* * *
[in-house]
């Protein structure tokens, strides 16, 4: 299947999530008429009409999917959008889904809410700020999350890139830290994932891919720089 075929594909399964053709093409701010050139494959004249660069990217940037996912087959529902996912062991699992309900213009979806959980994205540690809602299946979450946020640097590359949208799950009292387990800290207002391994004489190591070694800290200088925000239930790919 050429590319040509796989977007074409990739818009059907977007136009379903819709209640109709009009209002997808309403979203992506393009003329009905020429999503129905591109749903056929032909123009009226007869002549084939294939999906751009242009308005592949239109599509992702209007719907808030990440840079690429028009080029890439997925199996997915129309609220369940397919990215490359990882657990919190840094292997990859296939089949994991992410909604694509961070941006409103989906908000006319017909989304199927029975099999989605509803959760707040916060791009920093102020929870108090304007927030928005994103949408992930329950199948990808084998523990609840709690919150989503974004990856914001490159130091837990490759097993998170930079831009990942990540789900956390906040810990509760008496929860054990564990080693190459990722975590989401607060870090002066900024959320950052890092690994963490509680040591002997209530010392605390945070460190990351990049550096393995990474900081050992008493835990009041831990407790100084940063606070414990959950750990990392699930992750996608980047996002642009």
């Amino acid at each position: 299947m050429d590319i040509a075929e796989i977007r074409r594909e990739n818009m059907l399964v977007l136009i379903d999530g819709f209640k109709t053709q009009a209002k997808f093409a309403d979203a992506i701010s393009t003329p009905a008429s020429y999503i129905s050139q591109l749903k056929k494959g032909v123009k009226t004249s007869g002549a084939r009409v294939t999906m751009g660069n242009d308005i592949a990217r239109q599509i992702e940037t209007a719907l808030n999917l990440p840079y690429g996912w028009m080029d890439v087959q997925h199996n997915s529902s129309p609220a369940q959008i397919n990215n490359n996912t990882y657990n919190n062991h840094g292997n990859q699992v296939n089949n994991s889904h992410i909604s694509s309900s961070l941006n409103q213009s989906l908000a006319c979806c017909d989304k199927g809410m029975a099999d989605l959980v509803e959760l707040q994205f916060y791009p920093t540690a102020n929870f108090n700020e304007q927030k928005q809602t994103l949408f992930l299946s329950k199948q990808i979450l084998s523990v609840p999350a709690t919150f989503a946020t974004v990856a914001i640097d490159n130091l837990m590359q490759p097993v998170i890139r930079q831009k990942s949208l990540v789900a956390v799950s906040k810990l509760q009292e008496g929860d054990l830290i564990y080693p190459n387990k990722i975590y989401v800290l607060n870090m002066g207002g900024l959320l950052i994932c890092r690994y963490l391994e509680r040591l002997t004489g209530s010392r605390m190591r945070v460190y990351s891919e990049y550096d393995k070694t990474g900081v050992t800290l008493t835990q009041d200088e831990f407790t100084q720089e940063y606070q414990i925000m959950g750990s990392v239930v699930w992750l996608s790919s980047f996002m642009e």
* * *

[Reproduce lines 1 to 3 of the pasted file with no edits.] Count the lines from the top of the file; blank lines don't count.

[in-house]
């Protein structure tokens, strides 16, 4: 299947999530008429009409999917959008889904809410700020999350890139830290994932891919720089 075929594909399964053709093409701010050139494959004249660069990217940037996912087959529902996912062991699992309900213009979806959980994205540690809602299946979450946020640097590359949208799950009292387990800290207002391994004489190591070694800290200088925000239930790919 050429590319040509796989977007074409990739818009059907977007136009379903819709209640109709009009209002997808309403979203992506393009003329009905020429999503129905591109749903056929032909123009009226007869002549084939294939999906751009242009308005592949239109599509992702209007719907808030990440840079690429028009080029890439997925199996997915129309609220369940397919990215490359990882657990919190840094292997990859296939089949994991992410909604694509961070941006409103989906908000006319017909989304199927029975099999989605509803959760707040916060791009920093102020929870108090304007927030928005994103949408992930329950199948990808084998523990609840709690919150989503974004990856914001490159130091837990490759097993998170930079831009990942990540789900956390906040810990509760008496929860054990564990080693190459990722975590989401607060870090002066900024959320950052890092690994963490509680040591002997209530010392605390945070460190990351990049550096393995990474900081050992008493835990009041831990407790100084940063606070414990959950750990990392699930992750996608980047996002642009």
């Amino acid at each position: 299947m050429d590319i040509a075929e796989i977007r074409r594909e990739n818009m059907l399964v977007l136009i379903d999530g819709f209640k109709t053709q009009a209002k997808f093409a309403d979203a992506i701010s393009t003329p009905a008429s020429y999503i129905s050139q591109l749903k056929k494959g032909v123009k009226t004249s007869g002549a084939r009409v294939t999906m751009g660069n242009d308005i592949a990217r239109q599509i992702e940037t209007a719907l808030n999917l990440p840079y690429g996912w028009m080029d890439v087959q997925h199996n997915s529902s129309p609220a369940q959008i397919n990215n490359n996912t990882y657990n919190n062991h840094g292997n990859q699992v296939n089949n994991s889904h992410i909604s694509s309900s961070l941006n409103q213009s989906l908000a006319c979806c017909d989304k199927g809410m029975a099999d989605l959980v509803e959760l707040q994205f916060y791009p920093t540690a102020n929870f108090n700020e304007q927030k928005q809602t994103l949408f992930l299946s329950k199948q990808i979450l084998s523990v609840p999350a709690t919150f989503a946020t974004v990856a914001i640097d490159n130091l837990m590359q490759p097993v998170i890139r930079q831009k990942s949208l990540v789900a956390v799950s906040k810990l509760q009292e008496g929860d054990l830290i564990y080693p190459n387990k990722i975590y989401v800290l607060n870090m002066g207002g900024l959320l950052i994932c890092r690994y963490l391994e509680r040591l002997t004489g209530s010392r605390m190591r945070v460190y990351s891919e990049y550096d393995k070694t990474g900081v050992t800290l008493t835990q009041d200088e831990f407790t100084q720089e940063y606070q414990i925000m959950g750990s990392v239930v699930w992750l996608s790919s980047f996002m642009e």